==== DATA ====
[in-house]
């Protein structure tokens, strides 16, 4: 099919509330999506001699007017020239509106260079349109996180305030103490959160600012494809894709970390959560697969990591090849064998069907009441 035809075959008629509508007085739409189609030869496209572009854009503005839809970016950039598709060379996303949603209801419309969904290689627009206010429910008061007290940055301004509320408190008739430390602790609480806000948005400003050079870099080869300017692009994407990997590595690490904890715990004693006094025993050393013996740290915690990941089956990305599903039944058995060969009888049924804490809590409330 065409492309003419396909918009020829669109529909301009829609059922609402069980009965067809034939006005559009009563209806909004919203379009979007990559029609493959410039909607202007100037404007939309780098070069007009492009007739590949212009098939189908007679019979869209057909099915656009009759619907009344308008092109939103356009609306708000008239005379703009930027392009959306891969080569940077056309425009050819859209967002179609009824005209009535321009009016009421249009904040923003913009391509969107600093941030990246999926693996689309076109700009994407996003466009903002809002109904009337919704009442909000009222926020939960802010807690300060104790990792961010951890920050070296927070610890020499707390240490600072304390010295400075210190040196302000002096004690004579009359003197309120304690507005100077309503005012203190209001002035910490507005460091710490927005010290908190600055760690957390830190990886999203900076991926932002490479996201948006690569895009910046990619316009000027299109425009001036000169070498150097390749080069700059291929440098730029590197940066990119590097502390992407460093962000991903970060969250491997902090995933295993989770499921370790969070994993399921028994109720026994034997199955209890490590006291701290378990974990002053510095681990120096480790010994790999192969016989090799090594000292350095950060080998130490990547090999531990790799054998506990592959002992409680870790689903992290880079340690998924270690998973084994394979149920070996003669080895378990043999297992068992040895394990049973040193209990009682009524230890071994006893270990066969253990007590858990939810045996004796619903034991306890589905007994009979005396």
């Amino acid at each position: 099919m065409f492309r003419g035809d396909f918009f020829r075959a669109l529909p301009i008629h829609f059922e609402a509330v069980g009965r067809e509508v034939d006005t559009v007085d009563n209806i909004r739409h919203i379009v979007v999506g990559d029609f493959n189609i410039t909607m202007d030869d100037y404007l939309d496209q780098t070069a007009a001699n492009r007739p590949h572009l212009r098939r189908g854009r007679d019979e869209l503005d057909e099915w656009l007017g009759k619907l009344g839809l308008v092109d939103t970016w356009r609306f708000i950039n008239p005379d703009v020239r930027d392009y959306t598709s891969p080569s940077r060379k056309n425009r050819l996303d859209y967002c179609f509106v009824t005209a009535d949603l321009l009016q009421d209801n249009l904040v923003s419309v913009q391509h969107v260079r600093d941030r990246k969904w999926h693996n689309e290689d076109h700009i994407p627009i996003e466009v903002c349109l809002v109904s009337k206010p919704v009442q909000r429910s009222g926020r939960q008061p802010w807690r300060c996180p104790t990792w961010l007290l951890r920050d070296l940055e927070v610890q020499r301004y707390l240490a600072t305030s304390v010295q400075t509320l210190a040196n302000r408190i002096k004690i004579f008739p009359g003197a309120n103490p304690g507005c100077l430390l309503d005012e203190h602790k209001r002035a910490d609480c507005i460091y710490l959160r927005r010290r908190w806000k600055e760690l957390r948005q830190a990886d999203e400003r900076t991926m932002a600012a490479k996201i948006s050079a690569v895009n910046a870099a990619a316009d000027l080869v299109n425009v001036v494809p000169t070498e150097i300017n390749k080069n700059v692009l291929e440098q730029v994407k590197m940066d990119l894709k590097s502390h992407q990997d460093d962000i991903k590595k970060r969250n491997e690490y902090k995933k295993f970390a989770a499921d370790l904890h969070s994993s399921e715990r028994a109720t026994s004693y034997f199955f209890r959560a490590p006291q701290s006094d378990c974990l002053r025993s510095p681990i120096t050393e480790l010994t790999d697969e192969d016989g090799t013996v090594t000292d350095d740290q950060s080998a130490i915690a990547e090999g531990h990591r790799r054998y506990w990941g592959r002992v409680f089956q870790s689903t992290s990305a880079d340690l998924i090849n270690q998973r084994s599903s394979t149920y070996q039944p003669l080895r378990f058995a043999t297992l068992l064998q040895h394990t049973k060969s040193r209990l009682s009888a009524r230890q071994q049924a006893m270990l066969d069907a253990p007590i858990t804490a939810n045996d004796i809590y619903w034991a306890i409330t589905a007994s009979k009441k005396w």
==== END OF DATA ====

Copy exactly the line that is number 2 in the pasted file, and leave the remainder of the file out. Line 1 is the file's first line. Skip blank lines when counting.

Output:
């Protein structure tokens, strides 16, 4: 099919509330999506001699007017020239509106260079349109996180305030103490959160600012494809894709970390959560697969990591090849064998069907009441 035809075959008629509508007085739409189609030869496209572009854009503005839809970016950039598709060379996303949603209801419309969904290689627009206010429910008061007290940055301004509320408190008739430390602790609480806000948005400003050079870099080869300017692009994407990997590595690490904890715990004693006094025993050393013996740290915690990941089956990305599903039944058995060969009888049924804490809590409330 065409492309003419396909918009020829669109529909301009829609059922609402069980009965067809034939006005559009009563209806909004919203379009979007990559029609493959410039909607202007100037404007939309780098070069007009492009007739590949212009098939189908007679019979869209057909099915656009009759619907009344308008092109939103356009609306708000008239005379703009930027392009959306891969080569940077056309425009050819859209967002179609009824005209009535321009009016009421249009904040923003913009391509969107600093941030990246999926693996689309076109700009994407996003466009903002809002109904009337919704009442909000009222926020939960802010807690300060104790990792961010951890920050070296927070610890020499707390240490600072304390010295400075210190040196302000002096004690004579009359003197309120304690507005100077309503005012203190209001002035910490507005460091710490927005010290908190600055760690957390830190990886999203900076991926932002490479996201948006690569895009910046990619316009000027299109425009001036000169070498150097390749080069700059291929440098730029590197940066990119590097502390992407460093962000991903970060969250491997902090995933295993989770499921370790969070994993399921028994109720026994034997199955209890490590006291701290378990974990002053510095681990120096480790010994790999192969016989090799090594000292350095950060080998130490990547090999531990790799054998506990592959002992409680870790689903992290880079340690998924270690998973084994394979149920070996003669080895378990043999297992068992040895394990049973040193209990009682009524230890071994006893270990066969253990007590858990939810045996004796619903034991306890589905007994009979005396």